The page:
Colorado Vacations 
Family Travel Colorado 
Your Guide to Visiting Colorado with the Kids
Family Safety when Traveling in Rocky Mountain National Park
When traveling with the kids to Rocky Mountain National Park, families should keep a few safety suggestions in mind.

Be aware that the altitude creates problems. Know what they are, how to prevent them and what to do if they arise.

Also, Rocky Mountain National Park is a wild place. Whether you encounter weather, beasts, or wild terrain, a few simple steps can keep your family safe.




Did You Know?

Colorado has four national parks, six national monuments, and two national historic sites.


Photo: A young hiker mulls over the mysteries of ancient architecture at Canyons of the Ancients National Monument.


The Bear Lake area in Rocky Mountain National Park offers some of the most beautiful hiking trails in Colorado.

Moraine Park and Longs Peak from Moraine Park Campground,
in Rocky Mountain National Park

Keep in Mind:


You're Up High

The high altitudes in Rocky Mountain National Park create problems that families must prepare for. The thin air doesn’t filter the sun’s rays very well, and sunburn comes quickly and severely to those who aren’t protected. Apply thick layers of heavy-duty sunscreen often throughout the day and wear wide brimmed hats. Sunglasses make eyes much more comfortable when checking out the scenery, especially if that scenery includes water, snow, or large expanses of exposed rocks. 

The thin air also delivers less oxygen to the body, which compensates by breathing more rapidly and more deeply. People often feel out of breath, even when doing simple things like walking across a parking lot. It takes a few days, at least, for your body to adjust to the altitude, and in the meantime you or your kids might experience such symptoms as shortness of breath, headaches, nausea, and fatigue. Listen to those symptoms and take it easy. Plan only short, easy walks for the first few days.



High and DRY

Dehydration often makes altitude sickness worse, and the high, dry air sucks the moisture right out of your body. Adults can drink a quart or more of water while hiking, and it still may not be enough. Encourage water drinking by adding a bit of flavored powder to water bottles. Adults should avoid caffeine and alcohol, which can intensify symptoms.


Sick Sack, Anyone?

The high altitude plus the winding roads can bring on a nasty case of car sickness. At this writing, we have yet to drive over Trail Ridge Road without having a kid throw up at some point on the trip. You might want to act like an airline and keep a “sick sack” handy.


Brrrrr!

It’s cold in Rocky Mountain National Park! You can find snow there 365 days a year. Even during high summer, on the warmest days, it is often sweater weather. Summer snow squalls are not unusual, and the wind above treeline is at least chilly. No matter when you visit, bring warm hats, mittens, and coats for the kids. If you are camping out, be prepared with good sleeping bags, long underwear, and fluffy socks.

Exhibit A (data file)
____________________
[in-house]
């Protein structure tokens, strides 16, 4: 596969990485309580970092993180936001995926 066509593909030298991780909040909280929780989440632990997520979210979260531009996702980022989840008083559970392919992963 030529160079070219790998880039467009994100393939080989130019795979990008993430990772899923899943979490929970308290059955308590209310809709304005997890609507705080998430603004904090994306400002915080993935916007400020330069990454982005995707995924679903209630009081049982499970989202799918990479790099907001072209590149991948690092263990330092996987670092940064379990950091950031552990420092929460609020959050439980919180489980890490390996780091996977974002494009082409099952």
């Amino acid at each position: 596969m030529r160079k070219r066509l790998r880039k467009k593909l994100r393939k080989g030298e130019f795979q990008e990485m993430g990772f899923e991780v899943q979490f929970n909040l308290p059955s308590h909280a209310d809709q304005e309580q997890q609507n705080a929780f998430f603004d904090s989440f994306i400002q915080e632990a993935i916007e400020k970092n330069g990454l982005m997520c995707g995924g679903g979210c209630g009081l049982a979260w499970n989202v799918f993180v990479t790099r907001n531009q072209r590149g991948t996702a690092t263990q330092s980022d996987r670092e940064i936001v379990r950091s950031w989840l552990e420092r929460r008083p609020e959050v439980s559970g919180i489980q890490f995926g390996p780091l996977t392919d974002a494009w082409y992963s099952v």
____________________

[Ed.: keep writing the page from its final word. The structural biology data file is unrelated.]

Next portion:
Be Kind to Animals

Humans can’t seem to resist the big eyes and twitchy little noses of woodland creatures, and they often feed them. It is a cruel thing to do. People food is bad for these wild animals, and frequently makes them quite sick. In addition, the extra calories allow more chipmunks to survive the summer than normally would, and the animals don’t learn normal food gathering behaviors. This causes many to starve in the winter, when the visitors aren’t there.



What Makes Rocky Mountain
National Park Special:


“I never felt so awestruck or insignificant!” said Cindi Hopwood of Augusta, Kansas, after traveling the Fall River Road. The sight of all those behemoth mountains, shoving and jostling each other to stretch the highest into the sky, can be almost overwhelming. It makes you feel kind of puny and really grand all at the same time. It is an experience that never gets old: walking to a viewpoint or on a trail, gazing out over the vista, and letting the enormity and the beauty soak in.






Excerpted from The Family Guide to Colorado's National Parks and Monuments,
(c) Carolyn Sutton 2006, all rights reserved. Copies available from Westcliffe Publishers and Amazon.com.




Related Links:

Best Family Attractions in Rocky Mountain National Park
Ranger Programs for Kids in Rocky Mountain National Park
Rocky Mountain National Park Restaurants and Picnicking
Lodging and Campgrounds in Rocky Mountain National Park
Towns near Rocky Mountain National Park
Rocky Mountain National Park Quick Geology Guide
Rocky Mountain National Park Quick Wildlife Guide
A Quick History of Rocky Mountain National Park
When You Go - At a Glance Information for Rocky Mountain National Park

Colorado National Park Directory
Colorado State Park Directory